Sounds of Europe
We are used to hear various kind of sounds in our every-day life, but we often tend to forget that all those sounds are the product of a national culture and history. If one tries to listen to sounds in other European countries, one may notice little differences. Police sirens are for instance really different from one country to another. The bells and chimes of the main European cathedrals don’t ring the same way. And if you listen carefully to the ringings in the undergrounds, you will without doubt observe small variations. This section is about all those brief sounds in Europe.
There is much to be learned from a single animal actually. The cock, for instance makes undoubtedly exactly the same sound all over Europe when he crows. But surprisingly European people do not hear the same onomatopoeia as they listen to him, and consequently do not translate it the same way in letters. This constitutes the funny list above with every European cockcrow, accompanied by some explanations on the importance of this animal in every country. If you want to hear the pro[…]
Did you know that the expression of “the dog being the man’s best friend” was first recorded as being made by Frederick II, King of Prussia, referring to one of his Italian greyhounds? Europe was already there, in this Italo-Prussian friendship! Of course Frederick II knew that dogs make undoubtedly exactly the same sound all over Europe when they bark. But surprisingly Europeans do not hear the same sound as they listen to it, and consequently do not translate it the same way in letters. We already listened to how the cock crows all over Europe. Let’s now discover how the dog barks! Be […]
Achoo! Atchoum! Hatschi! Etcì! Why does the same body reaction produces different sounds all over Europe? This is funny and entertaining to notice that all Europeans use a different onomatopeia to transcribe into words the act of sneezing. This shows the creativity of our languages. And all Europeans do not tend to answer the same way after someone sneezes. For religious reasons, some will reply “Jesus”, “God Bless You” or even “may God put a blanket over you” after sneezing ; others will just answer “to your health”, “health” or “be healthy” and others will just say “wealthiness”, “beauty” or “to your wis […]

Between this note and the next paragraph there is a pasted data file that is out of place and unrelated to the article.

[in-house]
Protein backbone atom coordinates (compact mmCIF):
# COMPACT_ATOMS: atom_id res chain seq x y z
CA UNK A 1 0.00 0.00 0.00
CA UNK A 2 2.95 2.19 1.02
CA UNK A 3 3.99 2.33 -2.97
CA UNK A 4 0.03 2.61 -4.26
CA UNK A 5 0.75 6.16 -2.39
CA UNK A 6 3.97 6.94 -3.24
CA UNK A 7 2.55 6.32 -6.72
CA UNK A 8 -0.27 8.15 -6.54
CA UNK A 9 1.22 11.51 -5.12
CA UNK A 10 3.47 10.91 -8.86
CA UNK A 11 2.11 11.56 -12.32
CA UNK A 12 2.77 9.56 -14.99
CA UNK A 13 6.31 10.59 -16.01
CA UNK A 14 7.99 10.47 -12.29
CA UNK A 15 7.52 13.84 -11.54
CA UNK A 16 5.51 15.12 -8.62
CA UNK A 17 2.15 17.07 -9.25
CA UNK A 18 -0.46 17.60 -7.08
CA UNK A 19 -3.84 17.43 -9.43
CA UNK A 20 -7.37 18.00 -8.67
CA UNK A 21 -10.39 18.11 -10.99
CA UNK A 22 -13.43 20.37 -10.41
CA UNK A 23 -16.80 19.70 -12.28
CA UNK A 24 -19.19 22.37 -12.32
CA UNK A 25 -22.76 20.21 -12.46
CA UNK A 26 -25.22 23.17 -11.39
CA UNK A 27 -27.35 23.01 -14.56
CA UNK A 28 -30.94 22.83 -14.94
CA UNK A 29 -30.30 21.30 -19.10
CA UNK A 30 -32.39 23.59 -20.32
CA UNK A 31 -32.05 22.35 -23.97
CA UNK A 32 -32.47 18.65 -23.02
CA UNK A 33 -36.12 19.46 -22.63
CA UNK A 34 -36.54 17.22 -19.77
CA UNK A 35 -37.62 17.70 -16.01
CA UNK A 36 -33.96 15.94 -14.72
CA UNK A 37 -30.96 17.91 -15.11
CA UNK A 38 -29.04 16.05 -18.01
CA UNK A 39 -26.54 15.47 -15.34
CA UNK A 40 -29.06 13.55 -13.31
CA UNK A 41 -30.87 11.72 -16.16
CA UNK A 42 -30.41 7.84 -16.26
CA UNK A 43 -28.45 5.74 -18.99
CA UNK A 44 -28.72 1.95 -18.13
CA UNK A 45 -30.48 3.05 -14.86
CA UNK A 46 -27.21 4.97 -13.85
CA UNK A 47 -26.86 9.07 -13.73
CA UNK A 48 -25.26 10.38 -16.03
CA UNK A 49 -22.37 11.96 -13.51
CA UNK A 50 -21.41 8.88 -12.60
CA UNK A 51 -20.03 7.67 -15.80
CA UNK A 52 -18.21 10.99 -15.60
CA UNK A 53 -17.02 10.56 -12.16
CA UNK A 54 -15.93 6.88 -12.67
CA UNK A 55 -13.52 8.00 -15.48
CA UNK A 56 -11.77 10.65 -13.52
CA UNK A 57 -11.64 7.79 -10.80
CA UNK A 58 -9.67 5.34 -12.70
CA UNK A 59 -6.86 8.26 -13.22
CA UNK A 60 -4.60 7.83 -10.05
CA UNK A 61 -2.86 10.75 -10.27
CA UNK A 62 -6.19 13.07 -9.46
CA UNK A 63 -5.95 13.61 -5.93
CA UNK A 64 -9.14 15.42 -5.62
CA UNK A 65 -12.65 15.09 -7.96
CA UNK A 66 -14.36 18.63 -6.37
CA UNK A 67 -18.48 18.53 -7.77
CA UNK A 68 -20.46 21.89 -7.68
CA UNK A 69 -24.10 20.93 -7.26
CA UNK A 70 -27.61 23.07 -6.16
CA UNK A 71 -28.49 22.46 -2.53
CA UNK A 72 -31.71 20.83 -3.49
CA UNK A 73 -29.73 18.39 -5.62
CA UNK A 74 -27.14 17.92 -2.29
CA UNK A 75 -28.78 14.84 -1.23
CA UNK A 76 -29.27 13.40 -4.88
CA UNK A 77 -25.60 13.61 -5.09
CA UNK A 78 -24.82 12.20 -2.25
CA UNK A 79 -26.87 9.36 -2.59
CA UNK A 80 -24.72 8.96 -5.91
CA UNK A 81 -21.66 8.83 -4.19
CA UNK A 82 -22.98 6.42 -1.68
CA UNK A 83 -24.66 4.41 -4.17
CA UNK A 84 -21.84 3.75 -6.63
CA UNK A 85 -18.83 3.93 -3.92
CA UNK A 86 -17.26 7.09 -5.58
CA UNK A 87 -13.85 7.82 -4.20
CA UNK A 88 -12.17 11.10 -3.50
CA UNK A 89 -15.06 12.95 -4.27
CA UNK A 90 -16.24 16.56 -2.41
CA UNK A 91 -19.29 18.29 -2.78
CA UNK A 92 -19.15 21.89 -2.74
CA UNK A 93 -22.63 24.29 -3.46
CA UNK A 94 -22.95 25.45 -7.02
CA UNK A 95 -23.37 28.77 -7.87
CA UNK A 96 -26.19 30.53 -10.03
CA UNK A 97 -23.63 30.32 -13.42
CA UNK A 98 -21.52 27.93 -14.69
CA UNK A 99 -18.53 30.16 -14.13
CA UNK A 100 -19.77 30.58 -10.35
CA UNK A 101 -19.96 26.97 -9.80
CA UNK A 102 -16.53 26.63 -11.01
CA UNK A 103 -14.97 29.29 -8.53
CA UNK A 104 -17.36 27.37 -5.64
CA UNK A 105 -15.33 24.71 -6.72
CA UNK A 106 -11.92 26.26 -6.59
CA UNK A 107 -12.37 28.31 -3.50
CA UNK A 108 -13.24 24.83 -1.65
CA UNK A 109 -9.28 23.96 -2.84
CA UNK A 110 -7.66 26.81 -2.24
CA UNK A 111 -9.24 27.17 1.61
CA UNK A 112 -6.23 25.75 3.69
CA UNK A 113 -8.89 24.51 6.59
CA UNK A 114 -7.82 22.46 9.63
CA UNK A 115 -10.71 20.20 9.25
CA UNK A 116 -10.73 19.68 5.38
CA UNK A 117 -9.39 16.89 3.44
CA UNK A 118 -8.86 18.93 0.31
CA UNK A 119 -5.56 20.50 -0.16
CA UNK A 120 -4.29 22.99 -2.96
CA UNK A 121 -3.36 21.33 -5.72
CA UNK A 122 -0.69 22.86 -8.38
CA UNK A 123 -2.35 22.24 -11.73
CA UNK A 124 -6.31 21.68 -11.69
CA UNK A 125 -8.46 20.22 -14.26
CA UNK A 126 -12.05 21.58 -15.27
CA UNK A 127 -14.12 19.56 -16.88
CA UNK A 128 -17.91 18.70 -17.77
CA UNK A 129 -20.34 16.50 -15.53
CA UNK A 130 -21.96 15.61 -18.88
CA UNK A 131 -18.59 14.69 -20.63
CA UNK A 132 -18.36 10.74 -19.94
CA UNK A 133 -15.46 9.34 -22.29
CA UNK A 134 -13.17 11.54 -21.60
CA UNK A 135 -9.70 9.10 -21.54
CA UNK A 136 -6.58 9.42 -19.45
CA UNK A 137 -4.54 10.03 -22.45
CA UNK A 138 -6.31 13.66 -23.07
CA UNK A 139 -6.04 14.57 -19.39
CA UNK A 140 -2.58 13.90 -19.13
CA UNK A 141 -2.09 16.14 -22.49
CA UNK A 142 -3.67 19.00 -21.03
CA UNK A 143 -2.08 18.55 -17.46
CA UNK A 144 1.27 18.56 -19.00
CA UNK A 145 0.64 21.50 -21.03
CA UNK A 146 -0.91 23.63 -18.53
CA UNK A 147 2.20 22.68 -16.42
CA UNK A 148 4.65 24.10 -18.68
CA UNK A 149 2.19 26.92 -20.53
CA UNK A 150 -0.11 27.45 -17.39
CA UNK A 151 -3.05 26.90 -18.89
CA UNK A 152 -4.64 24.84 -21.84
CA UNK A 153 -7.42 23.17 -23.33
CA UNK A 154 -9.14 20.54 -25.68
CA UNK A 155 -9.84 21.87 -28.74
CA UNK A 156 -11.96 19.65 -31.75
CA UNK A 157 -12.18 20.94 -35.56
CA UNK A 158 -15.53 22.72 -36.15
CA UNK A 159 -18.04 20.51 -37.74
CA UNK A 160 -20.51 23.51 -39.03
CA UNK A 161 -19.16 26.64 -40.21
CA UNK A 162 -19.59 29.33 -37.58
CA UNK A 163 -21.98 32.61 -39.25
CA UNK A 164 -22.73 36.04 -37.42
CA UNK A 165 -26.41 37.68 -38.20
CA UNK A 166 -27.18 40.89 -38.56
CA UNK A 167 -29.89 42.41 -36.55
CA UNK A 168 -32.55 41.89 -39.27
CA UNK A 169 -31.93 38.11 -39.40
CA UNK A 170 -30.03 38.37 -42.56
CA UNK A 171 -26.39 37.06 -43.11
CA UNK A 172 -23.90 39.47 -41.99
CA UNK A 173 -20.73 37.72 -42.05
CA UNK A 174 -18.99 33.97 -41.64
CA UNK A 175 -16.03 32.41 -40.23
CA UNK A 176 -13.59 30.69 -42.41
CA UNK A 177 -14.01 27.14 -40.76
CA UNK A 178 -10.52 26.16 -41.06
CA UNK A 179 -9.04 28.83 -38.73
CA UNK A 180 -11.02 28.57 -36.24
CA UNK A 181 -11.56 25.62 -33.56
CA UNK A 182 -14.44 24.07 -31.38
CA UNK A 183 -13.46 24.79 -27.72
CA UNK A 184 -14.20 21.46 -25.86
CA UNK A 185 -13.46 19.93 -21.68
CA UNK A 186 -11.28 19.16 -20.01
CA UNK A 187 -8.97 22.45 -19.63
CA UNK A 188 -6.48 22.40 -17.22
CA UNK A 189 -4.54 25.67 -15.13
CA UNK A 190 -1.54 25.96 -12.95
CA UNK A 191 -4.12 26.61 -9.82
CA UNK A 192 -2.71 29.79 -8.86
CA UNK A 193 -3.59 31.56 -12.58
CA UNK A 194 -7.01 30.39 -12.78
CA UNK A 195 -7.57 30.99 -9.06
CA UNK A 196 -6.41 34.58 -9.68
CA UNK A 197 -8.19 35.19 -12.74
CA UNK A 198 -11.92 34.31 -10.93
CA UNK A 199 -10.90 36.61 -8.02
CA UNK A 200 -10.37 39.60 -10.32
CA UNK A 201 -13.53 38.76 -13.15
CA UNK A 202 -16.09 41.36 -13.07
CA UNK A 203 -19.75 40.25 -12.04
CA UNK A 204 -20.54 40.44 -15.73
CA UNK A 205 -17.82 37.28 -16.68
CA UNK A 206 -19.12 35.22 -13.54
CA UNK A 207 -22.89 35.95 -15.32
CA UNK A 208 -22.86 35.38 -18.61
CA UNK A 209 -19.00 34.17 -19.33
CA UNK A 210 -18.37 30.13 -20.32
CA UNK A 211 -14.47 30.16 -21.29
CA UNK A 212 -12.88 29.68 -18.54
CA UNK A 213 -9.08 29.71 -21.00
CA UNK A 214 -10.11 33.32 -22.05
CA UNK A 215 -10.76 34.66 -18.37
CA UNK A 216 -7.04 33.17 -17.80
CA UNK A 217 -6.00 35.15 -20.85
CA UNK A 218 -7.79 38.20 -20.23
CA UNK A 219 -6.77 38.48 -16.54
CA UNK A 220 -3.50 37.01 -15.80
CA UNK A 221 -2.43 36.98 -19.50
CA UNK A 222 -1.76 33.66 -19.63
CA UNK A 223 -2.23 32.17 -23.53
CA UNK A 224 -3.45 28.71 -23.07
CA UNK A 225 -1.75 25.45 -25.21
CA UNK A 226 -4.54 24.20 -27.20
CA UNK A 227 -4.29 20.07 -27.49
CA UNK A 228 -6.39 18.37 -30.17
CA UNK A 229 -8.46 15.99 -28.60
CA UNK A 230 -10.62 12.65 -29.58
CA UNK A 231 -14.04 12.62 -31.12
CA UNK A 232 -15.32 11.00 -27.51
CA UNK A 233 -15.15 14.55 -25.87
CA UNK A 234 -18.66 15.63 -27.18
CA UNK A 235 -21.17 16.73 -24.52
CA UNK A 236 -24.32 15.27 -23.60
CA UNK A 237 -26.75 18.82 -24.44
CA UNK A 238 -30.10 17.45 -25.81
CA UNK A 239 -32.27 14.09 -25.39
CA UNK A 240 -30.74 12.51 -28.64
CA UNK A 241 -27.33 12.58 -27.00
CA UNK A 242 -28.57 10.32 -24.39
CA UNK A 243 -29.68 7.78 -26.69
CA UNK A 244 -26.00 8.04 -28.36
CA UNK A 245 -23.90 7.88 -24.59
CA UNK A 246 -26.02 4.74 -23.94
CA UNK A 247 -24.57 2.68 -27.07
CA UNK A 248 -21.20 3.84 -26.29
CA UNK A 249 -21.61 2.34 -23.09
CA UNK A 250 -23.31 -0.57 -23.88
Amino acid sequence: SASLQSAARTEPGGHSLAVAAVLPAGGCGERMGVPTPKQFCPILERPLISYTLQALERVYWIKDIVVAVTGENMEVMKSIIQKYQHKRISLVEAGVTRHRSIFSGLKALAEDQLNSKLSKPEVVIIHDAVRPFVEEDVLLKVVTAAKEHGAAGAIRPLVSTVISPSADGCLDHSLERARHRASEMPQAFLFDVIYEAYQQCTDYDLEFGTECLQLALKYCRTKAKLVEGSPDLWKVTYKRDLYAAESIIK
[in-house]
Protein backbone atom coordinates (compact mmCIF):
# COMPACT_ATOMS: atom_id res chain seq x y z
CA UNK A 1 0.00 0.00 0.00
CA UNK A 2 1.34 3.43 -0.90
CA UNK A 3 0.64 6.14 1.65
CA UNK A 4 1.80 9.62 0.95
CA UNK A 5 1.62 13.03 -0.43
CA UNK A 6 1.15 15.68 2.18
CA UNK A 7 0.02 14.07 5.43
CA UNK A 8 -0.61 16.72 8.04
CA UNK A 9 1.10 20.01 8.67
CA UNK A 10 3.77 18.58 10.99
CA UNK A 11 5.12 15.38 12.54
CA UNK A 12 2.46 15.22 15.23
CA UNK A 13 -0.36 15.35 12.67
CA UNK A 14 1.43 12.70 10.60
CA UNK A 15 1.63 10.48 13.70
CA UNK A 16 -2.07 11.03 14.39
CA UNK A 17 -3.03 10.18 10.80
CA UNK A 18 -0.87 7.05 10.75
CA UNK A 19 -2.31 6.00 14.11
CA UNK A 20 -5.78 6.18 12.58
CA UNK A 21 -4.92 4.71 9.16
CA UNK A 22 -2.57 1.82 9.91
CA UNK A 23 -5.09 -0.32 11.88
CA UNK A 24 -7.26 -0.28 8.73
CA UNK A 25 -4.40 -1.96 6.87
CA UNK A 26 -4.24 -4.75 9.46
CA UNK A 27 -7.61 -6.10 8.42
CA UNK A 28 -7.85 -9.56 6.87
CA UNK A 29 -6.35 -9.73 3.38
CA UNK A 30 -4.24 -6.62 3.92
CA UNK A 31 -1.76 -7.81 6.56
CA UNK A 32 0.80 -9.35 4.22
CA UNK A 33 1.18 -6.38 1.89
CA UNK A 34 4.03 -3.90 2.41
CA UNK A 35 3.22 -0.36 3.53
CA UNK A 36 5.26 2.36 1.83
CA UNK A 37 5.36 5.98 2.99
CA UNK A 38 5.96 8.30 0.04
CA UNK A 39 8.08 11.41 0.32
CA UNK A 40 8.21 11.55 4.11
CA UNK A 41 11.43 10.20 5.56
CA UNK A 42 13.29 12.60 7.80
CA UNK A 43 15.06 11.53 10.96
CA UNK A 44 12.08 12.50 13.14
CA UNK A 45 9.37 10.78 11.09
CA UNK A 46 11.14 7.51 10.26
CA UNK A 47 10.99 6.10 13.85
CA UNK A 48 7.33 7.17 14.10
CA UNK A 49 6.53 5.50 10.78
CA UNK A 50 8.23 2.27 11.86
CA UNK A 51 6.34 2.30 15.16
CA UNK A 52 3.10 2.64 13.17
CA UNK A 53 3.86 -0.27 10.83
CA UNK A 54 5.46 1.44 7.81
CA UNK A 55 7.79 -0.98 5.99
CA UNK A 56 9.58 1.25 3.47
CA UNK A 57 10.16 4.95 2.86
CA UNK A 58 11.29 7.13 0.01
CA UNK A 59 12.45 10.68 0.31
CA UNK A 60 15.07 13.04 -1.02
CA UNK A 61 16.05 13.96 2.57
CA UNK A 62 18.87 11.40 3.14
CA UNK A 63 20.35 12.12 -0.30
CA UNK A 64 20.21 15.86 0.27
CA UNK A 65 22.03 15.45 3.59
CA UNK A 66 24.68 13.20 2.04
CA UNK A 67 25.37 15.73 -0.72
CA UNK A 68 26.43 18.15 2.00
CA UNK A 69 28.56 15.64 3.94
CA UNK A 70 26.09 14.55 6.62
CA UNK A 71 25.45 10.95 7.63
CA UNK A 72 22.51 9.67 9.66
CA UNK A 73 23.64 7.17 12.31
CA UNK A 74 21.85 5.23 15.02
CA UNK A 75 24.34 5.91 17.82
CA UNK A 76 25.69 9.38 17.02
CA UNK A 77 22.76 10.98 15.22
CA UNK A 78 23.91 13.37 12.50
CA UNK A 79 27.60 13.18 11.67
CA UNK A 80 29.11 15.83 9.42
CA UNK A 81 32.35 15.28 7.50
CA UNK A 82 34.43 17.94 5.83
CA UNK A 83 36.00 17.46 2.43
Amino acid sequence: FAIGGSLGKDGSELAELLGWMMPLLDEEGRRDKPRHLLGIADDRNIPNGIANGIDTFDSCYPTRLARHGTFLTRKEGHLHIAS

A two-person conversation can be sometimes like a tennis match. Inevitably there are short periods of silence as people pause to let the other person take over the speaking. But sometimes a speaker doesn’t want to give up his/her turn and instead wants a little extra time to think about what he is going to say next. They use a “filler” to signal this. We, Europeans, are a hesitant bunch, and those filler offer us brief moments of reflection. A filler can be a sound or word that is spoken in conversation by one participant to signal to others that he/she has paused to think but has not yet finished speaking. Of course, different languages have different characteristic filler sounds […]
Beurk! Yuck! Eca! Bleah! Disgust is experienced primarily in relation to the sense of taste (either perceived or imagined), and secondarily to anything which causes a similar feeling by sense of smell, touch, or vision. Researchers found that the emotion of disgust has evolved as a response to offensive foods that may cause harm to the organism. Experiences even showed that human beings naturally express disgust in reactions to mouldy milk or contaminated meat. To some extend, it is then somehow funny to discover that all European languages developed their own words to express disgust in front of a dirty mark, a distasteful meal or a horrible smell. This led to a great diversity […]
The old continent has experienced many centuries of wars and self destruction. Europeans share consequently a common history of suffering and pain. But when pain is being transcribed into words, it is interesting to notice that citizens in Europe don’t share the same expressions. Ache is not a sound in itself, but every culture needed to put this feeling into words to define this internal experience. It comes to the following list of interjections used in Europe when somebody screams because of pain. If “Au” tends to be the most common, many other forms coexist to express one’s soreness in all parts of the continent […]
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